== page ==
THE OBAMA administration remains on the defensive over the Justice Department’s decision to seize a wide range of the Associated Press’s phone records without prior notice to the news agency. Media organizations — this one included — denounced the apparent prosecutorial overreach in pursuit of alleged leakers of classified information about a successful CIA anti-terrorism operation. Many Americans who don’t make their living in journalism were justifiably concerned.

President Obama and Attorney General Eric F. Holder stood by their subordinates and did damage control in the form of a White House statement reiterating support for a federal “shield law” that would help journalists protect confidential sources. Mr. Obama “believes strongly that we need to provide the protections to the media that this legislation would do,” spokesman Jay Carney said.

Would the Associated Press actually have enjoyed greater freedom if the bill in question had been law? A bit, yes. The proposal cleared the Senate Judiciary Committee in December 2009 (and then died for political reasons not germane to this case). Before the Justice Department could send phone-service providers a subpoena, the law would have required Justice Department to have given the AP a heads-up so that the news agency could try to negotiate a narrower request — or seek one in federal court.

The Justice Department would have been able to postpone notifying the AP for an unlimited number of 45-day periods, but only if it persuaded a federal judge each time by clear and convincing evidence that notifying the news agency would have posed a “substantial threat to the integrity of its investigation” or that “exigent circumstances exist.” In short, Justice would have been able to do what it did, but it would have been harder, perhaps significantly so.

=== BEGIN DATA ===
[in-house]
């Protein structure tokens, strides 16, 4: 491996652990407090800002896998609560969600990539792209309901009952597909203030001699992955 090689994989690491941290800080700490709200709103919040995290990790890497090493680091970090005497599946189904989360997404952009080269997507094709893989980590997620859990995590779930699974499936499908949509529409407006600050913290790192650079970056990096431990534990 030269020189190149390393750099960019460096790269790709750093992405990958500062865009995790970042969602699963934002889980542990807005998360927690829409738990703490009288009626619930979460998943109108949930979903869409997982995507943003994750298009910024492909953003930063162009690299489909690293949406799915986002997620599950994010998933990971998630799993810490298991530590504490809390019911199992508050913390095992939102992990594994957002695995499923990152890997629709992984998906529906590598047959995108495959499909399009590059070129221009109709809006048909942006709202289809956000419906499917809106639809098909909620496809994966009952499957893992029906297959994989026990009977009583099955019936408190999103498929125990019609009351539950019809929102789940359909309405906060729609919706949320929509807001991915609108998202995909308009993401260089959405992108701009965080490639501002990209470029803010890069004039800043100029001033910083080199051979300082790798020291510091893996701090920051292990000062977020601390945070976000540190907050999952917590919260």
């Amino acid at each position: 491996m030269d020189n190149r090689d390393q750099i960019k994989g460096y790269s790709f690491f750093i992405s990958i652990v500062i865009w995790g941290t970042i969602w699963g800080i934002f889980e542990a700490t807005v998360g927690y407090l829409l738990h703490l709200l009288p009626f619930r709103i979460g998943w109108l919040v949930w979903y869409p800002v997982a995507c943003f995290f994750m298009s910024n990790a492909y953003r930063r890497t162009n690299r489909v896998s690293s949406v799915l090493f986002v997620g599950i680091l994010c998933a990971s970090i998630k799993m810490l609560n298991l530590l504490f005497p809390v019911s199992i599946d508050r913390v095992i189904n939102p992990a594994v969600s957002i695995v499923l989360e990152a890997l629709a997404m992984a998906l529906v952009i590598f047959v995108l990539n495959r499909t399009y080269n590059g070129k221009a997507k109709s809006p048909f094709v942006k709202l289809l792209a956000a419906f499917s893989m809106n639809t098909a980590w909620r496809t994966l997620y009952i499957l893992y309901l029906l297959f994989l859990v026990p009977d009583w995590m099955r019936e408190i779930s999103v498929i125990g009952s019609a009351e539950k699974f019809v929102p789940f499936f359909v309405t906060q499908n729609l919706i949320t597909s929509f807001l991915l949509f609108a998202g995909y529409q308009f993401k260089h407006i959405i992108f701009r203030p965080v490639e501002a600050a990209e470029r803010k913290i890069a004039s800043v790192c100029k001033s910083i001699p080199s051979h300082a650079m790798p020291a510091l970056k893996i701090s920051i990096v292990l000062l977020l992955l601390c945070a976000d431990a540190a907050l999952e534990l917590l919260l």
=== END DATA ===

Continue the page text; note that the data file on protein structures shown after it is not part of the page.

Alas, that law did not pass, and there’s little prospect that it will anytime soon. So Mr. Obama’s support for it is at best cold comfort and at worst a transparent diversion. The issue remains what Justice did and whether it was consistent with existing legal authority — which consists of the First Amendment and a long-standing department policy designed to prevent violations of it.

That policy clearly says that federal prosecutors will give press organizations prior notice of pending phone-record subpoenas unless doing so would pose a “clear and substantial threat to the integrity of the investigation.” Generally, that has been taken to mean a threat that records would be destroyed, but no such threat has been suggested in this case — and none seems likely to have existed, given the fact that the service providers, not the AP itself, had possession of the records.

In a letter to the AP, Deputy Attorney General James Cole invoked the “substantial threat” exception, but he offered no specifics to back it up. He did note that the department had exhausted alternative means of fact-gathering, as its rules require, and alluded to the serious harm done by the alleged leak. Neither amounts to a reason for what appears to be a pretty stark departure from, if not a violation of, the Justice Department’s own rules.

The Obama administration should stop trying to change the subject and start explaining its actions better — if, indeed, it can.